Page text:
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Engineering Drawing

Engineering Drawing

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Published by opabaleke
Engineering Drawing
Engineering Drawing

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Published by: opabaleke on May 22, 2013
Copyright:Attribution Non-commercial


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A major problem in technical drawing and design is the
creation of projections for finding the true views of lines and
planes. The following is a brief review of the principles of
descriptive geometry involved in the solution of such
problems. The designers working along with an engineering
team can solve problems graphically with geometric elements.
Structures that occupy space have three-dimensional forms
made up of a combination of geometric elements.

The geometric solutions of three-dimensional forms require an
understanding of the space relations that points, lines, and
planes share in forming any given shape. Problems which
many times require mathematical solutions can often be
solved graphically with accuracy that will allow manufacturing
and construction. Thus, basic descriptive geometry is one of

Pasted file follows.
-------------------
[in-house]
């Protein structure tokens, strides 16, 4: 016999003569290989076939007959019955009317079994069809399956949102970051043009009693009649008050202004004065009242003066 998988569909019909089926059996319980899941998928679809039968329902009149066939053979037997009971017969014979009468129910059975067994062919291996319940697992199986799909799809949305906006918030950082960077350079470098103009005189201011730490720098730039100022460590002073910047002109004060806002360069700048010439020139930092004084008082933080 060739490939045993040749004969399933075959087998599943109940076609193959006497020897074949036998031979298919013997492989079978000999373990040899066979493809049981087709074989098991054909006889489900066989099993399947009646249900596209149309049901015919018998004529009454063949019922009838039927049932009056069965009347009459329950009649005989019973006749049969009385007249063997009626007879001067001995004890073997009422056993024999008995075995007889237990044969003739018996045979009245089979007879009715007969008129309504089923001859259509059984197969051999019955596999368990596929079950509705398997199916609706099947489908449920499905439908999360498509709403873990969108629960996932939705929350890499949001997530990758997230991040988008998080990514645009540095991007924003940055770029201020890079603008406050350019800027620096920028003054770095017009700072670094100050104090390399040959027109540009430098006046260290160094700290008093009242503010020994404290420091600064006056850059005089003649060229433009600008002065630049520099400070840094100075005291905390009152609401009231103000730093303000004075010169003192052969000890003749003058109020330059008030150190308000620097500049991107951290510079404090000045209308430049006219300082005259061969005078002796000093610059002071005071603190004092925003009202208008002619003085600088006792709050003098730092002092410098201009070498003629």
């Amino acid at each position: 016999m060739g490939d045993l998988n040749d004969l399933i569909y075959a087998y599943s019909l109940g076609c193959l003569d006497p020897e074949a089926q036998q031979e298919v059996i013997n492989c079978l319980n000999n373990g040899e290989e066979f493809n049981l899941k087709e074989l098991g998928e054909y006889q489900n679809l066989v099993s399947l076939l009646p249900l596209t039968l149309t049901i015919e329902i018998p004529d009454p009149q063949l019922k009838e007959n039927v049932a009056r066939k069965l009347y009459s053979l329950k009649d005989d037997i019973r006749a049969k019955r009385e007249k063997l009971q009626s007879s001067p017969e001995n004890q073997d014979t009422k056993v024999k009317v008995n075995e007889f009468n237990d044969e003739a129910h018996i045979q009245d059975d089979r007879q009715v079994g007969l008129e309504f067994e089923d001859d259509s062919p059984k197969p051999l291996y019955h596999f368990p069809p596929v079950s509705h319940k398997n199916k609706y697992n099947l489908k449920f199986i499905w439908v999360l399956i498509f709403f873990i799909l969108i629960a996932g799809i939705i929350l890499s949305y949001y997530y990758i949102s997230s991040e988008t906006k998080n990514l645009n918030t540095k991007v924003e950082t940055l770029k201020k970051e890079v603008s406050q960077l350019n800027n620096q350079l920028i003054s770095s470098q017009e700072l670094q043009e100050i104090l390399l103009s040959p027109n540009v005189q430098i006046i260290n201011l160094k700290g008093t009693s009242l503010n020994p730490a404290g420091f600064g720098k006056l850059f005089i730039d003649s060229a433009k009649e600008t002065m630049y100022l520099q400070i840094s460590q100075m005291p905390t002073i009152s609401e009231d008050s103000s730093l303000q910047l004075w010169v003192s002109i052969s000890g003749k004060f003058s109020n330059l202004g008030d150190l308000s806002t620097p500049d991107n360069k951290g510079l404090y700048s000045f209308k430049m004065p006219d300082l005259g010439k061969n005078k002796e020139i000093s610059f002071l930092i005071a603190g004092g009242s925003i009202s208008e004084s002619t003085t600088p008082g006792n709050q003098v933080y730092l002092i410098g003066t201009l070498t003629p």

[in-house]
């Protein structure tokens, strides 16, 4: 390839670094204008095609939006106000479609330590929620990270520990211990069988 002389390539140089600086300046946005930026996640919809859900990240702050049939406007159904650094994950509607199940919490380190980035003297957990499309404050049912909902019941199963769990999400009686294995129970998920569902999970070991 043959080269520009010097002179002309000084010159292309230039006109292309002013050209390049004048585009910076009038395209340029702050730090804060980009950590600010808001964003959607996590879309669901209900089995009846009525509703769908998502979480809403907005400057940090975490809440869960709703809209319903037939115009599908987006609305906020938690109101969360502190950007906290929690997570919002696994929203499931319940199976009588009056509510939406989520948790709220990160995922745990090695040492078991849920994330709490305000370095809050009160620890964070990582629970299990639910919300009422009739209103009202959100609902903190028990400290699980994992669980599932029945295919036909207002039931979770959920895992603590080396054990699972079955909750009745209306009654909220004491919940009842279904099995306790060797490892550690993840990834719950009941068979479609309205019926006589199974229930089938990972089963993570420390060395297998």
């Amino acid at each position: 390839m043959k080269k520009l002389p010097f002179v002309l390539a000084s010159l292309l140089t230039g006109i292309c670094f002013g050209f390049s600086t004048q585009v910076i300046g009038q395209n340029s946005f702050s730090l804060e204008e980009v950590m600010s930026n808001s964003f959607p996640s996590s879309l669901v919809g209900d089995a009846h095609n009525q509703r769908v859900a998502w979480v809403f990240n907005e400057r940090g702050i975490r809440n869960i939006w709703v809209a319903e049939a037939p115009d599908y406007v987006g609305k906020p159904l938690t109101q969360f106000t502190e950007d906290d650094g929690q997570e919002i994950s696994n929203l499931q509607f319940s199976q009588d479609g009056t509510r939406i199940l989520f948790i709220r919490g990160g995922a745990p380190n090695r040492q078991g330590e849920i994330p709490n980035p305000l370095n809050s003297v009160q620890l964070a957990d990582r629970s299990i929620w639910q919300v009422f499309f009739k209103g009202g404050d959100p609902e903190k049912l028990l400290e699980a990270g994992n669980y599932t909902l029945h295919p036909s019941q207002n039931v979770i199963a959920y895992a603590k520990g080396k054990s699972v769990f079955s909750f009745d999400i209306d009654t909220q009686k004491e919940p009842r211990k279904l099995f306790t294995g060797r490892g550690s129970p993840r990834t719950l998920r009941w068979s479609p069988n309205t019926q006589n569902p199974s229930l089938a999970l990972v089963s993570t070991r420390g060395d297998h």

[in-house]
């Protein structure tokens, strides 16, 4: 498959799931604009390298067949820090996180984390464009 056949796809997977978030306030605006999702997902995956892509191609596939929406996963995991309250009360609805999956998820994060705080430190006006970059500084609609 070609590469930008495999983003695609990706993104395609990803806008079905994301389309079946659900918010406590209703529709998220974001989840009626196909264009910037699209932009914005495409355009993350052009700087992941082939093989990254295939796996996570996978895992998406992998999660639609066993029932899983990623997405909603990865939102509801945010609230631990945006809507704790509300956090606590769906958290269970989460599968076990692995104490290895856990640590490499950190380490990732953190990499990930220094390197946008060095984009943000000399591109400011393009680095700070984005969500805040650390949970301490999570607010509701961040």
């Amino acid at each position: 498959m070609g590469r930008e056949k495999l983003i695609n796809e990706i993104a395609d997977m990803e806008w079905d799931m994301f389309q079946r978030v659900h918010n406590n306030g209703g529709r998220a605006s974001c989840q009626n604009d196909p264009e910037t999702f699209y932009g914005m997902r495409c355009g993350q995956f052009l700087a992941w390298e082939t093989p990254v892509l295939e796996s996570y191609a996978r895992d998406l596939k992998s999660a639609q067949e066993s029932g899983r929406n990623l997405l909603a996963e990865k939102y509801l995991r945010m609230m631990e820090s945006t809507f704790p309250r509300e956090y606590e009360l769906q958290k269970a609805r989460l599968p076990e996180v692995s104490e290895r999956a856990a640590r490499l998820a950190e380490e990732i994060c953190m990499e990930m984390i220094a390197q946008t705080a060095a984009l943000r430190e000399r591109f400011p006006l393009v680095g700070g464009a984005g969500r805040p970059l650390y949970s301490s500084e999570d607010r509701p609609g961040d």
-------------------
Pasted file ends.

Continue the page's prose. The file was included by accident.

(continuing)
the designer’s methods of thinking through and solving

All geometric shapes are composed of points and their
connectors, lines. In descriptive geometry points are the most
important geometric element and the primary building block
for any graphical projection of a form. All projections of lines,
planes, or solids can be physically located and manipulated
by identifying a series of points that represent the object.


A point can be considered physically real and can be located
by a small dot or a small cross. It is normally identified by two
or more projections. In fig below, points A and B are located
on all three-reference planes. Notice that the unfolding of the
three planes forms a two-dimensional surface with the fold
lines remaining. The fold lines are labeled as shown to
indicate that F represents the Front view, T represents the
Top views, and S represents the Profile or Right side view.
The planes are replaced with reference lines HF and FP,
which are placed in the same position as the fold lines.

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